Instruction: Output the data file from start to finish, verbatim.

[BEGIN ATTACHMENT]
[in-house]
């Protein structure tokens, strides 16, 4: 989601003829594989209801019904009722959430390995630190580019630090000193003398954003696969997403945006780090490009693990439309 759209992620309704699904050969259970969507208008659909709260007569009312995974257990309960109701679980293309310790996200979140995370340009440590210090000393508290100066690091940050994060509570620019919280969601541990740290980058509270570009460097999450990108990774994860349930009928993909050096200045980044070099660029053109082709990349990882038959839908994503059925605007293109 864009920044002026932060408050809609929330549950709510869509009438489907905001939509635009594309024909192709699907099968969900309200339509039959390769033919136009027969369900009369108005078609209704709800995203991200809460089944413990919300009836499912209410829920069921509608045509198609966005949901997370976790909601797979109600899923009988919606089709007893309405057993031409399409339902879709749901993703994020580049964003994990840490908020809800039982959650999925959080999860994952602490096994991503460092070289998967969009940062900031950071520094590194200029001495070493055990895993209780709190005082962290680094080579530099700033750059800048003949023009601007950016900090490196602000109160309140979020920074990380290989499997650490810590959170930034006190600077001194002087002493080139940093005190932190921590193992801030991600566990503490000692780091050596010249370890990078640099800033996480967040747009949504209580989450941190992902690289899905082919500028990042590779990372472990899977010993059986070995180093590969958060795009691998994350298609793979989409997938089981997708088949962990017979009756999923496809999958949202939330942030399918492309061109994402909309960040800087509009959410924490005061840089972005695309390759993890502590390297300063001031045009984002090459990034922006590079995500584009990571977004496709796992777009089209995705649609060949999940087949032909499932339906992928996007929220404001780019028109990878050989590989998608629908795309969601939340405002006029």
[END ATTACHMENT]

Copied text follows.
[in-house]
């Protein structure tokens, strides 16, 4: 989601003829594989209801019904009722959430390995630190580019630090000193003398954003696969997403945006780090490009693990439309 759209992620309704699904050969259970969507208008659909709260007569009312995974257990309960109701679980293309310790996200979140995370340009440590210090000393508290100066690091940050994060509570620019919280969601541990740290980058509270570009460097999450990108990774994860349930009928993909050096200045980044070099660029053109082709990349990882038959839908994503059925605007293109 864009920044002026932060408050809609929330549950709510869509009438489907905001939509635009594309024909192709699907099968969900309200339509039959390769033919136009027969369900009369108005078609209704709800995203991200809460089944413990919300009836499912209410829920069921509608045509198609966005949901997370976790909601797979109600899923009988919606089709007893309405057993031409399409339902879709749901993703994020580049964003994990840490908020809800039982959650999925959080999860994952602490096994991503460092070289998967969009940062900031950071520094590194200029001495070493055990895993209780709190005082962290680094080579530099700033750059800048003949023009601007950016900090490196602000109160309140979020920074990380290989499997650490810590959170930034006190600077001194002087002493080139940093005190932190921590193992801030991600566990503490000692780091050596010249370890990078640099800033996480967040747009949504209580989450941190992902690289899905082919500028990042590779990372472990899977010993059986070995180093590969958060795009691998994350298609793979989409997938089981997708088949962990017979009756999923496809999958949202939330942030399918492309061109994402909309960040800087509009959410924490005061840089972005695309390759993890502590390297300063001031045009984002090459990034922006590079995500584009990571977004496709796992777009089209995705649609060949999940087949032909499932339906992928996007929220404001780019028109990878050989590989998608629908795309969601939340405002006029």